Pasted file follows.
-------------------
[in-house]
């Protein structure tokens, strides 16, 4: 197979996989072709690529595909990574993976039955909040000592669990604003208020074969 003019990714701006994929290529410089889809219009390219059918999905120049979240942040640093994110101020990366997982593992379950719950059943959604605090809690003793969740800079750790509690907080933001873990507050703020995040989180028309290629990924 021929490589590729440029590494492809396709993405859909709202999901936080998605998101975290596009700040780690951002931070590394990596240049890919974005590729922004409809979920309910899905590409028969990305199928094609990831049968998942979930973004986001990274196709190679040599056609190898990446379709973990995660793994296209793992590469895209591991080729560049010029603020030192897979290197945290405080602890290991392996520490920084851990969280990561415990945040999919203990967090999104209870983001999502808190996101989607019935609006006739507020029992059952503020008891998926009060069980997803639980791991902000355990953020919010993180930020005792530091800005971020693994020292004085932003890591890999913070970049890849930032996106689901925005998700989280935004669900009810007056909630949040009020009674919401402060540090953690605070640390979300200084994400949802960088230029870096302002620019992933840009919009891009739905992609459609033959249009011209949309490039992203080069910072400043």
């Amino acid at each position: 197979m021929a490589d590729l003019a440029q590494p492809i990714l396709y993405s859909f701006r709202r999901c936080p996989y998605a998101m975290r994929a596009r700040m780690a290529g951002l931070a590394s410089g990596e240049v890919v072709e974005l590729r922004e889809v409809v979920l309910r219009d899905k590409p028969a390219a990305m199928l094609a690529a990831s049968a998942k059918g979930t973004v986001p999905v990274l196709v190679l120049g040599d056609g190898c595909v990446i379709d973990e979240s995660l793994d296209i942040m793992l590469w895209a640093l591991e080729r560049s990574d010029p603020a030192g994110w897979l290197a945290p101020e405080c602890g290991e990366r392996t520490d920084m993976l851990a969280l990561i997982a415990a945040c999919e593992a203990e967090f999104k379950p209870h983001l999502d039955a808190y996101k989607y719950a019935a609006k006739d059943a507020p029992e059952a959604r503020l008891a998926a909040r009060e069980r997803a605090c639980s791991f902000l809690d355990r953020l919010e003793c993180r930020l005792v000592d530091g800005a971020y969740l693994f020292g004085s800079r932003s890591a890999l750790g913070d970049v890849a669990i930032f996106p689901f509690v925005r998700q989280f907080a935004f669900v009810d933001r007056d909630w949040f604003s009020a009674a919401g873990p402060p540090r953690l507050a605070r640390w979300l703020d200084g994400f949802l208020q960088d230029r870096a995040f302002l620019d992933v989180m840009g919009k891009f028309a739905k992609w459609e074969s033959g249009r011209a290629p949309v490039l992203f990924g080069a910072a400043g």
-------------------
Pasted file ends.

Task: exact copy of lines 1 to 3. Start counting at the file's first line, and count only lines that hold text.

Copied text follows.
[in-house]
């Protein structure tokens, strides 16, 4: 197979996989072709690529595909990574993976039955909040000592669990604003208020074969 003019990714701006994929290529410089889809219009390219059918999905120049979240942040640093994110101020990366997982593992379950719950059943959604605090809690003793969740800079750790509690907080933001873990507050703020995040989180028309290629990924 021929490589590729440029590494492809396709993405859909709202999901936080998605998101975290596009700040780690951002931070590394990596240049890919974005590729922004409809979920309910899905590409028969990305199928094609990831049968998942979930973004986001990274196709190679040599056609190898990446379709973990995660793994296209793992590469895209591991080729560049010029603020030192897979290197945290405080602890290991392996520490920084851990969280990561415990945040999919203990967090999104209870983001999502808190996101989607019935609006006739507020029992059952503020008891998926009060069980997803639980791991902000355990953020919010993180930020005792530091800005971020693994020292004085932003890591890999913070970049890849930032996106689901925005998700989280935004669900009810007056909630949040009020009674919401402060540090953690605070640390979300200084994400949802960088230029870096302002620019992933840009919009891009739905992609459609033959249009011209949309490039992203080069910072400043």
């Amino acid at each position: 197979m021929a490589d590729l003019a440029q590494p492809i990714l396709y993405s859909f701006r709202r999901c936080p996989y998605a998101m975290r994929a596009r700040m780690a290529g951002l931070a590394s410089g990596e240049v890919v072709e974005l590729r922004e889809v409809v979920l309910r219009d899905k590409p028969a390219a990305m199928l094609a690529a990831s049968a998942k059918g979930t973004v986001p999905v990274l196709v190679l120049g040599d056609g190898c595909v990446i379709d973990e979240s995660l793994d296209i942040m793992l590469w895209a640093l591991e080729r560049s990574d010029p603020a030192g994110w897979l290197a945290p101020e405080c602890g290991e990366r392996t520490d920084m993976l851990a969280l990561i997982a415990a945040c999919e593992a203990e967090f999104k379950p209870h983001l999502d039955a808190y996101k989607y719950a019935a609006k006739d059943a507020p029992e059952a959604r503020l008891a998926a909040r009060e069980r997803a605090c639980s791991f902000l809690d355990r953020l919010e003793c993180r930020l005792v000592d530091g800005a971020y969740l693994f020292g004085s800079r932003s890591a890999l750790g913070d970049v890849a669990i930032f996106p689901f509690v925005r998700q989280f907080a935004f669900v009810d933001r007056d909630w949040f604003s009020a009674a919401g873990p402060p540090r953690l507050a605070r640390w979300l703020d200084g994400f949802l208020q960088d230029r870096a995040f302002l620019d992933v989180m840009g919009k891009f028309a739905k992609w459609e074969s033959g249009r011209a290629p949309v490039l992203f990924g080069a910072a400043g």